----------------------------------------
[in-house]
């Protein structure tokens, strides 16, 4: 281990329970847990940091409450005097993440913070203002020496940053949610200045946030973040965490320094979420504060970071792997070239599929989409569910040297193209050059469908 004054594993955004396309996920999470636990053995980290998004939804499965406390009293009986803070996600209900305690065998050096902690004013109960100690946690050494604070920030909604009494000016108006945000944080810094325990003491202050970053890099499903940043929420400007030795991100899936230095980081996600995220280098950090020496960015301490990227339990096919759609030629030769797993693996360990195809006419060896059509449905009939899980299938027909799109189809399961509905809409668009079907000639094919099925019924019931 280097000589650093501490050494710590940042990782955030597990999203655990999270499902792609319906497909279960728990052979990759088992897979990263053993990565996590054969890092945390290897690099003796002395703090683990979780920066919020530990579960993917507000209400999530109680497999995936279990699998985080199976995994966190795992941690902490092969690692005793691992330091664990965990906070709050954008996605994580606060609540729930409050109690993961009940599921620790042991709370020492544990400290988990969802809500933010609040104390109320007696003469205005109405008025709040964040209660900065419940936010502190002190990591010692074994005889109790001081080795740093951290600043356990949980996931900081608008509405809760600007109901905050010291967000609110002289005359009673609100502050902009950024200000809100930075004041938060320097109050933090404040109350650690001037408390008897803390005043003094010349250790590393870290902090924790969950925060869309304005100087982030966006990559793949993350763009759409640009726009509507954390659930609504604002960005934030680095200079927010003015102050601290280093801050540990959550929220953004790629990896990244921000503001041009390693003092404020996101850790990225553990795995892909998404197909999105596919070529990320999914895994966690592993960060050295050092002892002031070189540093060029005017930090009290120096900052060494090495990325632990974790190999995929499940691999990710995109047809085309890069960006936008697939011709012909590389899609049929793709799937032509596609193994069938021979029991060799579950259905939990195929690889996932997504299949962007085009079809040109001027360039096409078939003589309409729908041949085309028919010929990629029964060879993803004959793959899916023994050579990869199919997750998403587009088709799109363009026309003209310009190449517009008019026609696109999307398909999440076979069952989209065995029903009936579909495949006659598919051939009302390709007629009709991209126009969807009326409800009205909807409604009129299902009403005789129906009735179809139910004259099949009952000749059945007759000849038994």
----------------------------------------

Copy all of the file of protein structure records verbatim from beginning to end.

[in-house]
């Protein structure tokens, strides 16, 4: 281990329970847990940091409450005097993440913070203002020496940053949610200045946030973040965490320094979420504060970071792997070239599929989409569910040297193209050059469908 004054594993955004396309996920999470636990053995980290998004939804499965406390009293009986803070996600209900305690065998050096902690004013109960100690946690050494604070920030909604009494000016108006945000944080810094325990003491202050970053890099499903940043929420400007030795991100899936230095980081996600995220280098950090020496960015301490990227339990096919759609030629030769797993693996360990195809006419060896059509449905009939899980299938027909799109189809399961509905809409668009079907000639094919099925019924019931 280097000589650093501490050494710590940042990782955030597990999203655990999270499902792609319906497909279960728990052979990759088992897979990263053993990565996590054969890092945390290897690099003796002395703090683990979780920066919020530990579960993917507000209400999530109680497999995936279990699998985080199976995994966190795992941690902490092969690692005793691992330091664990965990906070709050954008996605994580606060609540729930409050109690993961009940599921620790042991709370020492544990400290988990969802809500933010609040104390109320007696003469205005109405008025709040964040209660900065419940936010502190002190990591010692074994005889109790001081080795740093951290600043356990949980996931900081608008509405809760600007109901905050010291967000609110002289005359009673609100502050902009950024200000809100930075004041938060320097109050933090404040109350650690001037408390008897803390005043003094010349250790590393870290902090924790969950925060869309304005100087982030966006990559793949993350763009759409640009726009509507954390659930609504604002960005934030680095200079927010003015102050601290280093801050540990959550929220953004790629990896990244921000503001041009390693003092404020996101850790990225553990795995892909998404197909999105596919070529990320999914895994966690592993960060050295050092002892002031070189540093060029005017930090009290120096900052060494090495990325632990974790190999995929499940691999990710995109047809085309890069960006936008697939011709012909590389899609049929793709799937032509596609193994069938021979029991060799579950259905939990195929690889996932997504299949962007085009079809040109001027360039096409078939003589309409729908041949085309028919010929990629029964060879993803004959793959899916023994050579990869199919997750998403587009088709799109363009026309003209310009190449517009008019026609696109999307398909999440076979069952989209065995029903009936579909495949006659598919051939009302390709007629009709991209126009969807009326409800009205909807409604009129299902009403005789129906009735179809139910004259099949009952000749059945007759000849038994």